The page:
When I told friends and colleagues I would be heading to One Door East in Fort Lauderdale for Dining in the Dark, there were two responses: “that sounds cool” and “why?”
I had always wanted to try it, a dinner experience where guests are either blind-folded or sit in a room completely devoid of light to eat their meal—sans utensils. The goal? To experience food a completely different way, giving your senses of smell and touch an opportunity to play along.
At the bar, our group was greeted by Greg Kovach, donning a black Chinese silk robe over his clothing. He ushered us into the dining room, guarded by two entrances of heavy black curtains and blacked out windows. Kovach ceremoniously asked us to “turn in” our utensils—as well as silence and put away our phones and smart watches—and as I tucked one of my napkins into my shirt I wondered why I thought a white blouse was a good idea for this activity. Kovach then turned off the dimmed lights and blew out a candle, plunging us into the pitch-black world of Dining in the Dark.
For the rest of the evening, he would rely on night-vision goggles to serve our meal, and us, our sense of smell, taste and touch.
With each course, dishes were paired with a glass of wine (short-stemmed, thankfully). We could only hear the bubbling of liquid making its way into the glasses, smell the waft of soy sauce or cilantro from our plates and bowls. One by one, I ran my hands around the platters, taking in the size and texture of each one—when have I ever done that?—then went against everything I had been taught and put my hands into each dish. I knew what oysters tasted like, but never felt the squishy texture in my fingers as I brought it to my mouth, or the flakes of fish falling apart in my hands, the feel of sauce running down my wrist.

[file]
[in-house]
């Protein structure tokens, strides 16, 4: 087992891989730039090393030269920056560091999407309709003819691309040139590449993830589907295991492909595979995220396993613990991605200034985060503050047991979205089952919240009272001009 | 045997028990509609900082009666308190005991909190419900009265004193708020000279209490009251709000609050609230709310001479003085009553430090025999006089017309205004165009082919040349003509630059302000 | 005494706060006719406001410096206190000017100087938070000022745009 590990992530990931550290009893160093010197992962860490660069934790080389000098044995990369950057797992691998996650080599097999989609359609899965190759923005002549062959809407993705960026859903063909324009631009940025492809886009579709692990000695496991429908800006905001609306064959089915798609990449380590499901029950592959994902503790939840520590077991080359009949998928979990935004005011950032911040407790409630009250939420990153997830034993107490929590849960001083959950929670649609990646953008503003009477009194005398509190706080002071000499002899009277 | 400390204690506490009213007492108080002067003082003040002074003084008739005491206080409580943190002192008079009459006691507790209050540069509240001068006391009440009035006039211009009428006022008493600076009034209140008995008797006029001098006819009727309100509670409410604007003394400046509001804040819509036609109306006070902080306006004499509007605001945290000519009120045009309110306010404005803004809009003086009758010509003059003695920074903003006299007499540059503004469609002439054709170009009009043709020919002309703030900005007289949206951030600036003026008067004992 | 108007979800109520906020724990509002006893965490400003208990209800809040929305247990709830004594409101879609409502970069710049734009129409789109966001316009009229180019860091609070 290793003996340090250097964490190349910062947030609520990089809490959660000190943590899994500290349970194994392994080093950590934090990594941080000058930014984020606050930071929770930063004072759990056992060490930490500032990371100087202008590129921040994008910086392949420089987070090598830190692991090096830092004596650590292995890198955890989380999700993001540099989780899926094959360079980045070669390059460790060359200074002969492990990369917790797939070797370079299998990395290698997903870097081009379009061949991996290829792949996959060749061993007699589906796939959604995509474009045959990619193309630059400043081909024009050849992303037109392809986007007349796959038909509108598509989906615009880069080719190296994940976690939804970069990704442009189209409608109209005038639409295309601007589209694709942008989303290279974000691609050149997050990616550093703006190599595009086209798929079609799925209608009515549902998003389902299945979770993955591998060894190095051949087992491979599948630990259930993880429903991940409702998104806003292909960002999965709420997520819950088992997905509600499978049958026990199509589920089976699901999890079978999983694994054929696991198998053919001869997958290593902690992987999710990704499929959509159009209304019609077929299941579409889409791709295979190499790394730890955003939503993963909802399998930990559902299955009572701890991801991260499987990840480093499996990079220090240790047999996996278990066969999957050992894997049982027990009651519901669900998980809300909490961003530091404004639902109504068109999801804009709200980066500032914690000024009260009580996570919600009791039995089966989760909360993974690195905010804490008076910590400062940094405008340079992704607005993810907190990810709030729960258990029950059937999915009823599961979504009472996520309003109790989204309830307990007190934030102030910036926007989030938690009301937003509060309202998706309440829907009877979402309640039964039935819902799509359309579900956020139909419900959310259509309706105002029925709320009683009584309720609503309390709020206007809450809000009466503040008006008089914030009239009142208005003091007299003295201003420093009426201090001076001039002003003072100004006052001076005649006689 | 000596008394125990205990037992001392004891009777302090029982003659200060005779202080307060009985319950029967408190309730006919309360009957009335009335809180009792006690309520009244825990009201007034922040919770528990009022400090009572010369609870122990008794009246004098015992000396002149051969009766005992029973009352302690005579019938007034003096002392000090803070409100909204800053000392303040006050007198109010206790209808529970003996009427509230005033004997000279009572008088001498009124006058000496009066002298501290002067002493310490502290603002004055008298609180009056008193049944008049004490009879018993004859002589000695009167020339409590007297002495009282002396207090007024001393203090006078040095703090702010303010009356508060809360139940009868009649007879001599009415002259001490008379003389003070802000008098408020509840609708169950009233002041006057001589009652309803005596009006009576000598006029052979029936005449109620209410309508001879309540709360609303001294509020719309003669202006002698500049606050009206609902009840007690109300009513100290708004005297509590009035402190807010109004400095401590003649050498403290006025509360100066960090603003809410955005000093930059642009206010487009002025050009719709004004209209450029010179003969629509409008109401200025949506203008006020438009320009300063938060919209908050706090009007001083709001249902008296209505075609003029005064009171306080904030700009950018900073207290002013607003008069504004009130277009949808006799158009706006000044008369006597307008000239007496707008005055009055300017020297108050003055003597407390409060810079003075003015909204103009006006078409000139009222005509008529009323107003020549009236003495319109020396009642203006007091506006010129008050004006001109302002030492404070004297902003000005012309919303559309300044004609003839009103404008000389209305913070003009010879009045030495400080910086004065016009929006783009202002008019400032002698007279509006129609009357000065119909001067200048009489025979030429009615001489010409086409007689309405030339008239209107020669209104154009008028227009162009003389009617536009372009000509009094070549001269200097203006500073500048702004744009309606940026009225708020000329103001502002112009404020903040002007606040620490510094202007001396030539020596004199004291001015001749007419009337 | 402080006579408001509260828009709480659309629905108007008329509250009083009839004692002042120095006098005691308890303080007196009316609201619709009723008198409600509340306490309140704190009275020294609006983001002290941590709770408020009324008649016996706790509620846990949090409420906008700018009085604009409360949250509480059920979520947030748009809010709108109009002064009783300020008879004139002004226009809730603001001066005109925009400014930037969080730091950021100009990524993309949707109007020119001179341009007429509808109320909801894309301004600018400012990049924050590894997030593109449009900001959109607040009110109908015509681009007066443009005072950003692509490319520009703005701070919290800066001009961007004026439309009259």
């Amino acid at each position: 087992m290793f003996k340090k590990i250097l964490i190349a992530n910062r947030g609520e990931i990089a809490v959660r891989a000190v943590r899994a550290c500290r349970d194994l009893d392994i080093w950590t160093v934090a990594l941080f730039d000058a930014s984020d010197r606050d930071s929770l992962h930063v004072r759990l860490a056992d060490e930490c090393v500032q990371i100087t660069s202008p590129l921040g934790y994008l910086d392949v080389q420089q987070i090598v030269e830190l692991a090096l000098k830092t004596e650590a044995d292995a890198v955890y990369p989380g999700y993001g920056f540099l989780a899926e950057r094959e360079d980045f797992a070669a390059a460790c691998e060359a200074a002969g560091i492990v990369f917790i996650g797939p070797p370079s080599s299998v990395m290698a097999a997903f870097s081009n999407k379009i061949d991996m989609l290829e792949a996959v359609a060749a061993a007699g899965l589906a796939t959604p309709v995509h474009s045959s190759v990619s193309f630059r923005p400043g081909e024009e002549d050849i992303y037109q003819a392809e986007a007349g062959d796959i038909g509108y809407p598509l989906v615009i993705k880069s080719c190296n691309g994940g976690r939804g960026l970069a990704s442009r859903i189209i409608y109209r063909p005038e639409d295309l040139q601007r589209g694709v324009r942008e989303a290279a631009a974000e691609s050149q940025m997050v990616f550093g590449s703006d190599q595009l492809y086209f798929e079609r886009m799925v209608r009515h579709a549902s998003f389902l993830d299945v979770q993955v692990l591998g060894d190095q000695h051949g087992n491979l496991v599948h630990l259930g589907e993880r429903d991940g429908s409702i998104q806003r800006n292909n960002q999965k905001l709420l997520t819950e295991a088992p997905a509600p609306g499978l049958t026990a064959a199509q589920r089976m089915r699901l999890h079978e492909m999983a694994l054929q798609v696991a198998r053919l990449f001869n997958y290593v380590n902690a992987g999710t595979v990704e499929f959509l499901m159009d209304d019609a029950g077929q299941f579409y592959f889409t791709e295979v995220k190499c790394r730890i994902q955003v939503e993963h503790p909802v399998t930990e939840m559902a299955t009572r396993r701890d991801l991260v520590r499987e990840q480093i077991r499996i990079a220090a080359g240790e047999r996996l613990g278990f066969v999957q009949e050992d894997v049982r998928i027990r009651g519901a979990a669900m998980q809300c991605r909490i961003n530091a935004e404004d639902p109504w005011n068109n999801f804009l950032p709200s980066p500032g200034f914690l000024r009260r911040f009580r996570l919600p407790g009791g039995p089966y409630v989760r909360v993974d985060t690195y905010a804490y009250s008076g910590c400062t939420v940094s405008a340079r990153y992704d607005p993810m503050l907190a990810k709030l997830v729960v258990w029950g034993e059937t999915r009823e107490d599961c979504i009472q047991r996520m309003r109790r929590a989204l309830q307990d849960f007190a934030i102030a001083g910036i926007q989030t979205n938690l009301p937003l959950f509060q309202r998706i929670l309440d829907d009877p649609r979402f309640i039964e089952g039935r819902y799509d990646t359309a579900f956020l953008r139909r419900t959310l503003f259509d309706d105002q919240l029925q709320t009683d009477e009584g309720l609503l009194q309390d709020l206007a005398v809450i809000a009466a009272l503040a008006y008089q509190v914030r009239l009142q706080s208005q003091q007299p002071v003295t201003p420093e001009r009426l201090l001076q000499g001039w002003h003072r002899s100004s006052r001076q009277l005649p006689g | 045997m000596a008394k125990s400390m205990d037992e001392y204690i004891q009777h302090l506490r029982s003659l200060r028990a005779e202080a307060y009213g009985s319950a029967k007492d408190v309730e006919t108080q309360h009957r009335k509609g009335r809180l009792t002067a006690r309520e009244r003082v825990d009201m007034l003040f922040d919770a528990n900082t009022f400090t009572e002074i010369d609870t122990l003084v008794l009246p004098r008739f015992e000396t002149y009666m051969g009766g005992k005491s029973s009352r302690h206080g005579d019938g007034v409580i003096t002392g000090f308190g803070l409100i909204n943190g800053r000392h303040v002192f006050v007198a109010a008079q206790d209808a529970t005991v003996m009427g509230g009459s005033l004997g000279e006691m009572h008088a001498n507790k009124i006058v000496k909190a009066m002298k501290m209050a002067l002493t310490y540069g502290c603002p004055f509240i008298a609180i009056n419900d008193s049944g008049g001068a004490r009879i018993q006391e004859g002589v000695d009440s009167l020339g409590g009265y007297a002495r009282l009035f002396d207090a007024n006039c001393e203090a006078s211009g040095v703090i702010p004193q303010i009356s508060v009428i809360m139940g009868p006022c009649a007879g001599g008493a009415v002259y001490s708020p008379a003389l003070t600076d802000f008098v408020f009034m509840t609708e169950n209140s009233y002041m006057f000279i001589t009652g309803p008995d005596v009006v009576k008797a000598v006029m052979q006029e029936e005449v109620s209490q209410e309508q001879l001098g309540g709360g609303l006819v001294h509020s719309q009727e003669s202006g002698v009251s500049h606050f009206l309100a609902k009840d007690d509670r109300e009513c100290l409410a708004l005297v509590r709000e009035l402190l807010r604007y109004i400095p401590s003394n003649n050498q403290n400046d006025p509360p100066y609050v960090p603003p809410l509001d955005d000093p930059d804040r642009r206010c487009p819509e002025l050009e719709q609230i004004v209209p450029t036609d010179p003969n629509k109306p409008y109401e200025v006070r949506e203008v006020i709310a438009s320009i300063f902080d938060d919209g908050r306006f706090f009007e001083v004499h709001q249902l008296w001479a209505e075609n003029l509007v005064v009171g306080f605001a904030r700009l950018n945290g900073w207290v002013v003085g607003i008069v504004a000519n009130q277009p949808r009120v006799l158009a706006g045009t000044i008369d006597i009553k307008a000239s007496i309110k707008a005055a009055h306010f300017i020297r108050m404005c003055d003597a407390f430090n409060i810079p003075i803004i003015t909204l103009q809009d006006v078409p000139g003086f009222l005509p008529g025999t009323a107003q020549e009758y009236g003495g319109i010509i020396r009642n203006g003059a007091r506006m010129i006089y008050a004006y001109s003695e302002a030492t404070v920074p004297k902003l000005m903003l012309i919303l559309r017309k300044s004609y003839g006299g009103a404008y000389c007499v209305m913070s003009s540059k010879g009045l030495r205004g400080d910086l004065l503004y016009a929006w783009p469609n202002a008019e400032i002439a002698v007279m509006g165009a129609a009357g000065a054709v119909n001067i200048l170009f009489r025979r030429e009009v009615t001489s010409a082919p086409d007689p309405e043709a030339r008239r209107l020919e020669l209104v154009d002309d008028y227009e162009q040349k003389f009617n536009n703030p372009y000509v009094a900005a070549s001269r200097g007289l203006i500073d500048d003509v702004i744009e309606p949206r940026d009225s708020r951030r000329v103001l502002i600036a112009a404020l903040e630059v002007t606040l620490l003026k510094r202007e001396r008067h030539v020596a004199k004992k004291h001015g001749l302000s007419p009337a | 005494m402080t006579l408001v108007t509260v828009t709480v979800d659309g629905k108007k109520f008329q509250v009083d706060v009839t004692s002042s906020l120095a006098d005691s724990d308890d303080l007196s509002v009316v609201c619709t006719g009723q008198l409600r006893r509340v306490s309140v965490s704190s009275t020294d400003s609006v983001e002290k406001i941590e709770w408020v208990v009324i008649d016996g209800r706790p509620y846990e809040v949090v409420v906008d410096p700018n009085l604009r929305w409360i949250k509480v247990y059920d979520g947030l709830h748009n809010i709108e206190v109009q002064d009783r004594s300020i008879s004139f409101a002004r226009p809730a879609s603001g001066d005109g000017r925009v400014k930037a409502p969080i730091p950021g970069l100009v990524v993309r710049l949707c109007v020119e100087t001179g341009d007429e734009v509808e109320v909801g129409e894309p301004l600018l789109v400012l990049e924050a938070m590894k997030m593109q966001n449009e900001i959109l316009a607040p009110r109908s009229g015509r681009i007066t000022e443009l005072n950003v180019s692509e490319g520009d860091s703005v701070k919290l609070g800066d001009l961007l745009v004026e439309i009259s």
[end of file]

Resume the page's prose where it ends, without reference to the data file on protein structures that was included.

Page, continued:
As a group, we worked to identify what kind of wine we were drinking, or the sauces and garnishes used on our food. Did someone taste ginger on that thinly sliced tuna? Did we just have skirt steak? Is anyone else closing their eyes even though it doesn’t make a difference? So many items we had difficulty identifying by smell, even sometimes by taste. As Kovach took our finished plates away, he would tell us details of what we ate, typically followed by the table crying out, “That’s what it was!”
At one point, we were all positive we were served a glass of white wine, but it was actually rosé.
The meal ended with a dessert of chocolate, yuzu, and banana-bread pastries, finished off with a tasting of port wine. As the lights came back up, we were slowly brought back into the real world—we were shocked to find that almost three hours has passed since we began our journey.
Besides the fun of the evening, it was also mind-opening to experience just a bit of what it is to have a visual impairment. In fact, the Foundation Fighting Blindness hosts Dining in the Dark events in cities across the country to raise awareness and funds. The first ever dark dining was in Germany, and only a select few restaurants around the world do it. In South Florida, Chef Adrianne’s in Miami hosts Dark Dining and the now-closed Market 17 in Fort Lauderdale used to as well.
Want to give your senses a work out? Dining in the Dark is a $105 six-course meal incorporating menu items from Chef Giovanni Rocchio’s restaurants One Door East and Valentino, plus some off-menu items, but for an additional $45 guests can also enjoy a wine pairing. The communal dinners are scheduled for 6:30 and 9 p.m. Tuesdays through Saturdays in July with regular restaurant hours commencing in August.
One Door East, 620 S. Federal Highway, Fort Lauderdale; 954/368-6902; onedooreast.com
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